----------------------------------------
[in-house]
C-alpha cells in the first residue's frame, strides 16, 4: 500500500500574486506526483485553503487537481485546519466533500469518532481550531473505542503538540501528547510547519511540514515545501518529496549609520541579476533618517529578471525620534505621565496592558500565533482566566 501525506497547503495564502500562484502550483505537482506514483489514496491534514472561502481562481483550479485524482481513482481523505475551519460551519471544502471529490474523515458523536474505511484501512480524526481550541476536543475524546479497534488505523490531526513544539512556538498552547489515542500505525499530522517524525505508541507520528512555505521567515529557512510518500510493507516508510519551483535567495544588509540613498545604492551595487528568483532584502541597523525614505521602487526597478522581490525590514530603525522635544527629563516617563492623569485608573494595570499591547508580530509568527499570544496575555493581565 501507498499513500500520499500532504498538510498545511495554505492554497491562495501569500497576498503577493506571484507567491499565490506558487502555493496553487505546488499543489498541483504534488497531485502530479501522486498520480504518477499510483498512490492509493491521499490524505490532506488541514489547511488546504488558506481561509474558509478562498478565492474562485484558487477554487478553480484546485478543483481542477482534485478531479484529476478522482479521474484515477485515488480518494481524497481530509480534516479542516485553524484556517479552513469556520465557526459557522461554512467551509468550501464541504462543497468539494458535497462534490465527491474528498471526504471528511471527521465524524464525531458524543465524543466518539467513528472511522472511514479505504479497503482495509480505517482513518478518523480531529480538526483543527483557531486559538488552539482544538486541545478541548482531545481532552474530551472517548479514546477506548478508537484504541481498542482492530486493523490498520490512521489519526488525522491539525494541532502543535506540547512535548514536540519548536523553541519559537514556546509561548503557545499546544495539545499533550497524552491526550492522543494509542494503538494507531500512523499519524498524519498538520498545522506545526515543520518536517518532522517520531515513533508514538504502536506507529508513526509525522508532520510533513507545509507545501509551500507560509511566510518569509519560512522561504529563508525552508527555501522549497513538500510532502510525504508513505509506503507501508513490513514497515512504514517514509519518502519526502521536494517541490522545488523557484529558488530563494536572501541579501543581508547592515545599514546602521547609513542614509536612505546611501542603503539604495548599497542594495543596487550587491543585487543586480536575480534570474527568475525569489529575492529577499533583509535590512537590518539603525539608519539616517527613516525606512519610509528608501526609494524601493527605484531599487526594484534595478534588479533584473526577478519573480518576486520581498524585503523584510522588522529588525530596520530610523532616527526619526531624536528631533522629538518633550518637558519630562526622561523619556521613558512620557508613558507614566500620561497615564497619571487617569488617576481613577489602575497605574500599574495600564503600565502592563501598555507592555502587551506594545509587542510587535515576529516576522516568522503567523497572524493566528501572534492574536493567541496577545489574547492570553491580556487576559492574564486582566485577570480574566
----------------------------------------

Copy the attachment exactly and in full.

[in-house]
C-alpha cells in the first residue's frame, strides 16, 4: 500500500500574486506526483485553503487537481485546519466533500469518532481550531473505542503538540501528547510547519511540514515545501518529496549609520541579476533618517529578471525620534505621565496592558500565533482566566 501525506497547503495564502500562484502550483505537482506514483489514496491534514472561502481562481483550479485524482481513482481523505475551519460551519471544502471529490474523515458523536474505511484501512480524526481550541476536543475524546479497534488505523490531526513544539512556538498552547489515542500505525499530522517524525505508541507520528512555505521567515529557512510518500510493507516508510519551483535567495544588509540613498545604492551595487528568483532584502541597523525614505521602487526597478522581490525590514530603525522635544527629563516617563492623569485608573494595570499591547508580530509568527499570544496575555493581565 501507498499513500500520499500532504498538510498545511495554505492554497491562495501569500497576498503577493506571484507567491499565490506558487502555493496553487505546488499543489498541483504534488497531485502530479501522486498520480504518477499510483498512490492509493491521499490524505490532506488541514489547511488546504488558506481561509474558509478562498478565492474562485484558487477554487478553480484546485478543483481542477482534485478531479484529476478522482479521474484515477485515488480518494481524497481530509480534516479542516485553524484556517479552513469556520465557526459557522461554512467551509468550501464541504462543497468539494458535497462534490465527491474528498471526504471528511471527521465524524464525531458524543465524543466518539467513528472511522472511514479505504479497503482495509480505517482513518478518523480531529480538526483543527483557531486559538488552539482544538486541545478541548482531545481532552474530551472517548479514546477506548478508537484504541481498542482492530486493523490498520490512521489519526488525522491539525494541532502543535506540547512535548514536540519548536523553541519559537514556546509561548503557545499546544495539545499533550497524552491526550492522543494509542494503538494507531500512523499519524498524519498538520498545522506545526515543520518536517518532522517520531515513533508514538504502536506507529508513526509525522508532520510533513507545509507545501509551500507560509511566510518569509519560512522561504529563508525552508527555501522549497513538500510532502510525504508513505509506503507501508513490513514497515512504514517514509519518502519526502521536494517541490522545488523557484529558488530563494536572501541579501543581508547592515545599514546602521547609513542614509536612505546611501542603503539604495548599497542594495543596487550587491543585487543586480536575480534570474527568475525569489529575492529577499533583509535590512537590518539603525539608519539616517527613516525606512519610509528608501526609494524601493527605484531599487526594484534595478534588479533584473526577478519573480518576486520581498524585503523584510522588522529588525530596520530610523532616527526619526531624536528631533522629538518633550518637558519630562526622561523619556521613558512620557508613558507614566500620561497615564497619571487617569488617576481613577489602575497605574500599574495600564503600565502592563501598555507592555502587551506594545509587542510587535515576529516576522516568522503567523497572524493566528501572534492574536493567541496577545489574547492570553491580556487576559492574564486582566485577570480574566